Tik Tok creates connection and conflict during wartime

TikTok is redefining how younger generations understand and view war. During Russia’s lead up to its war against Ukraine, TikTok users were ahead of mainstream news outlets as videos out of Ukraine swept the app.

From just a few swipes on the “For You” page, users were given a glimpse into Russia’s invasion in a way textbooks in classrooms have never been able to with past wars.  

Handheld footage of airstrikes, Ukrainian and Russian soldier interactions, and American teens making jokes about World War 3 were of the thousands of videos tagged with #ukraine. The hashtag has racked up 32.6 billion views on the social media app.

Earlier generations experienced similar violent videos on the internet, such as the beheadings by ISIS in 2014. but TikTok’s variety and structure can be distressing in times of war.

“It’s so fast-paced, so seeing such a wide variety of videos and then the videos of Ukraine flooded my brain with every emotion possible right after,” said senior Erica Williams, a TikTok user. “It felt very damaging.”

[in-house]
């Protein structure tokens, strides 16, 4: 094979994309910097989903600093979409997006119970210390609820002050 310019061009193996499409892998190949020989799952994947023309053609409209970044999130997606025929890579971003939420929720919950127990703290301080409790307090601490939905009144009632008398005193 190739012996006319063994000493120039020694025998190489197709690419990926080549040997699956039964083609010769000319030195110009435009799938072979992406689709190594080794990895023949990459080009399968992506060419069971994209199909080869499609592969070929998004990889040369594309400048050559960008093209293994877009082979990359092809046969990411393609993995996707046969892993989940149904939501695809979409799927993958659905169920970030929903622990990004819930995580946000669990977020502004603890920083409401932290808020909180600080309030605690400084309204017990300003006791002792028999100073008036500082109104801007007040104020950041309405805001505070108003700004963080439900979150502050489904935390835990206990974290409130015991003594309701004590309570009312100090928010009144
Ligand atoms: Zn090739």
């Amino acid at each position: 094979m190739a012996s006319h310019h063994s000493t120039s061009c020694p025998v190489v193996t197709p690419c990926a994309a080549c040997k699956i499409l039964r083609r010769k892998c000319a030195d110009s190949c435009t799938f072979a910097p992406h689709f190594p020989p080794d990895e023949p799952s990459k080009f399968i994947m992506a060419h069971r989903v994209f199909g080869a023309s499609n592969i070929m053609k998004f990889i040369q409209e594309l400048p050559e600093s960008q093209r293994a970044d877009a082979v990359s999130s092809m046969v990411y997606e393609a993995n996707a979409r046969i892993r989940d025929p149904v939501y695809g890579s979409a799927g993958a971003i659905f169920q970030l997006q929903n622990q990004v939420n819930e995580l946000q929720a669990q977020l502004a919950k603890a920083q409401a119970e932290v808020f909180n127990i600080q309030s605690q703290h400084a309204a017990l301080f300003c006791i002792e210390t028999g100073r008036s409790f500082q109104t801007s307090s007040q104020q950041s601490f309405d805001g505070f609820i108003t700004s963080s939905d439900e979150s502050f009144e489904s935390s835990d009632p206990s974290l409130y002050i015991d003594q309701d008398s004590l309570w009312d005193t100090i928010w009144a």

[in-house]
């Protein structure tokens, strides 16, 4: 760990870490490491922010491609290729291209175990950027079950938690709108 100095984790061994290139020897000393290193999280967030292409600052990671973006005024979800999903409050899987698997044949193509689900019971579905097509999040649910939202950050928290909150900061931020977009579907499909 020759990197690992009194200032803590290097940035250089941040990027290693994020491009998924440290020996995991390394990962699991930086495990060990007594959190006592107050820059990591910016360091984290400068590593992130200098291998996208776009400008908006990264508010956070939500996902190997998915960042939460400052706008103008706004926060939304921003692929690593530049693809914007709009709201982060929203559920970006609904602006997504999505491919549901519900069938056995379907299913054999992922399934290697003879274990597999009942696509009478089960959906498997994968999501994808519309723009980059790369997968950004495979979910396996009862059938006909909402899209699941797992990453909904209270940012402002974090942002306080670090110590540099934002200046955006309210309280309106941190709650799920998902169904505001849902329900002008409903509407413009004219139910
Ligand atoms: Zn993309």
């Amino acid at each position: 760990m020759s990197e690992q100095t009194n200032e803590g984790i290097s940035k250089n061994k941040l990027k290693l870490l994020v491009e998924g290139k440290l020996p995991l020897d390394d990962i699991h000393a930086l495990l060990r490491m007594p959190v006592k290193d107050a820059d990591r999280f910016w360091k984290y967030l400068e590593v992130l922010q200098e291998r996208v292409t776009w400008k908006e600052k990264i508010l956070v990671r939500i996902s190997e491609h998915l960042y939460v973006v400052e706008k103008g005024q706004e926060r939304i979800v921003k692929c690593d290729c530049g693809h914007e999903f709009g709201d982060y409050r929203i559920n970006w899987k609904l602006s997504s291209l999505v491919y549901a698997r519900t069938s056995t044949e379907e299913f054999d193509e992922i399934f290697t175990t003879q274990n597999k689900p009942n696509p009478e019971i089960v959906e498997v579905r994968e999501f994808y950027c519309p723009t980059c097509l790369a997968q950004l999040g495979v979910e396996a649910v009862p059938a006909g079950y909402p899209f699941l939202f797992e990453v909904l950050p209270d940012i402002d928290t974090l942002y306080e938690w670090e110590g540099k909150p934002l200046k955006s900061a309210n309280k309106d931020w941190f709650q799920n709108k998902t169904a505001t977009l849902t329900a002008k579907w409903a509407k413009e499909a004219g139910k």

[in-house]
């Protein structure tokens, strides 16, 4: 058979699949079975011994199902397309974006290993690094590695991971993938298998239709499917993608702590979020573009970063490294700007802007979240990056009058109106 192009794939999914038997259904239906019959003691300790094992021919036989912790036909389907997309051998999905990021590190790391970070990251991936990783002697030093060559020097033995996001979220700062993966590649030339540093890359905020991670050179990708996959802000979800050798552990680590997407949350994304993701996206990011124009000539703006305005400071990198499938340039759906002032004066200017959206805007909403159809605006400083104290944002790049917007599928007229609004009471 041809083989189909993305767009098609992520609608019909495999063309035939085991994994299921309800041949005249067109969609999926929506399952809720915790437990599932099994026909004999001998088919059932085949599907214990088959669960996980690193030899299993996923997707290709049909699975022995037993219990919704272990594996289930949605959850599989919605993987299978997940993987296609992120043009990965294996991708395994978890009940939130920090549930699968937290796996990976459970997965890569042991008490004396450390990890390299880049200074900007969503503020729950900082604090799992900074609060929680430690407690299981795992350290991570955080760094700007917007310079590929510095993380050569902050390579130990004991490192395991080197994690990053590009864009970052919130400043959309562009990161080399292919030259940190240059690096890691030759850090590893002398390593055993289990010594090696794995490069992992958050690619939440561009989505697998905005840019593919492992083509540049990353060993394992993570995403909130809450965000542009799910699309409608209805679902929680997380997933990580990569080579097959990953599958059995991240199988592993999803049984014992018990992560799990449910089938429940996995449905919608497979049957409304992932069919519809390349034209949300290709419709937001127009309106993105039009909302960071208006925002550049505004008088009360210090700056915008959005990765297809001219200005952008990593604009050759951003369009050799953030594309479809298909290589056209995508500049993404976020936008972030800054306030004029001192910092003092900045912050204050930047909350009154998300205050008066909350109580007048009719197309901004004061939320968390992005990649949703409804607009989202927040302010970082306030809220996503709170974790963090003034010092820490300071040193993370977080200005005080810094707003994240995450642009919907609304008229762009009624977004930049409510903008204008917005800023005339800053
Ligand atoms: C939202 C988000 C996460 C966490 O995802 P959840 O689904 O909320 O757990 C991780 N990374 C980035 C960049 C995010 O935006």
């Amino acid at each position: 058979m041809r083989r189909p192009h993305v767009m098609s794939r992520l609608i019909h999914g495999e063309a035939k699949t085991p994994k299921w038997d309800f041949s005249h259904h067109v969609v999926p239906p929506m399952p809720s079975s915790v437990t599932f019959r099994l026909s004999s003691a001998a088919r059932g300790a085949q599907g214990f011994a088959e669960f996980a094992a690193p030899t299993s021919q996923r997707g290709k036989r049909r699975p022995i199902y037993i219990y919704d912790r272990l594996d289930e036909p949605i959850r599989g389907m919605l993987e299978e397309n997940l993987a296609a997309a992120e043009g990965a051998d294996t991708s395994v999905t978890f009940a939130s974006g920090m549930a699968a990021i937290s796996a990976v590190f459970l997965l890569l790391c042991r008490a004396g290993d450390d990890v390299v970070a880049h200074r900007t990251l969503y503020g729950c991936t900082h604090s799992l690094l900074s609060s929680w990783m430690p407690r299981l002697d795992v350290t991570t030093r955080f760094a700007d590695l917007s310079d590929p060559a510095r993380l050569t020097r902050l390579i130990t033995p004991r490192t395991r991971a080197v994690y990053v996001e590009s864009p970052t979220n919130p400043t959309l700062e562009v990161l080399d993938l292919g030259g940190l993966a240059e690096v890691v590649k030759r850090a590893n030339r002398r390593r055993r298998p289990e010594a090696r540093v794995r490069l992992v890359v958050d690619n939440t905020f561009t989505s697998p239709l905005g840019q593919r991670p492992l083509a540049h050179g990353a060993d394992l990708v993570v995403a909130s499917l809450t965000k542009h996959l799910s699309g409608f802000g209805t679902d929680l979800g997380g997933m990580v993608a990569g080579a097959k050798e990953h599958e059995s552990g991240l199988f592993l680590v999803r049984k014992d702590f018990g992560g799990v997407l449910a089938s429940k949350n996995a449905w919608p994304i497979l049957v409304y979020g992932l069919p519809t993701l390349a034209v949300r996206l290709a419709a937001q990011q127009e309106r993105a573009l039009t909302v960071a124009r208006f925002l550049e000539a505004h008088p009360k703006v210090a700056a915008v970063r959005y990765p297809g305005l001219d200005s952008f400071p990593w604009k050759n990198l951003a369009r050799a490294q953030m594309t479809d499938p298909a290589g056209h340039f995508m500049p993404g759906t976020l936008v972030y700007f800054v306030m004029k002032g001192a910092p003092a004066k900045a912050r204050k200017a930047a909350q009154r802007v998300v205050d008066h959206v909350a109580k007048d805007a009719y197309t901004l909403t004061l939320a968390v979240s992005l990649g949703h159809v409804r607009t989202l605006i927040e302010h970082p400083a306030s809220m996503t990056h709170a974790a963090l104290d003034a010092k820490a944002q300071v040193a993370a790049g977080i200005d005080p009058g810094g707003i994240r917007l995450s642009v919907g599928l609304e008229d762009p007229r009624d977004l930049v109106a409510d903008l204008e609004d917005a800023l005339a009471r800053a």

While there are many complaints against the app, it has offered a chance to humanize the war victims that are commonly pushed behind a curtain of statistics. 

Ukranian teen @valerissh on TikTok has documented her time in a bomb shelter and her long journey to safety in Italy. Her comment section is filled with support for her humor and honesty during a dark time for Ukranians. 

“It adds a new perspective while also encouraging more of the minority to be able to have a voice,” Williams said. 

TikTok user Brinna Miller said she finds that there is a form of privilege to battle in viewing these videos. We are able to turn the war off; Ukranians do not have that option.

“It messes with my head knowing what’s happening in other places and knowing that I’m in the position where I can casually check my phone with no danger coming my way,” Miller said.

Misinformation on the app is one more thing to consider when viewing. TikTok pushes its content fast, making it difficult to authenticate what is real. The New York Times reported that not only is lack of context an issue, but editing and the ability to repurpose audio on the app can potentially misinform. 

TikTok videos are spread across different platforms, making it that much harder to fact check. Williams said she feels like she has nowhere to turn for news she can trust between big news outlets and TikTok. 

To stay clear of misinformation, websites such as fullfact.org offer fact checking for photos and videos.

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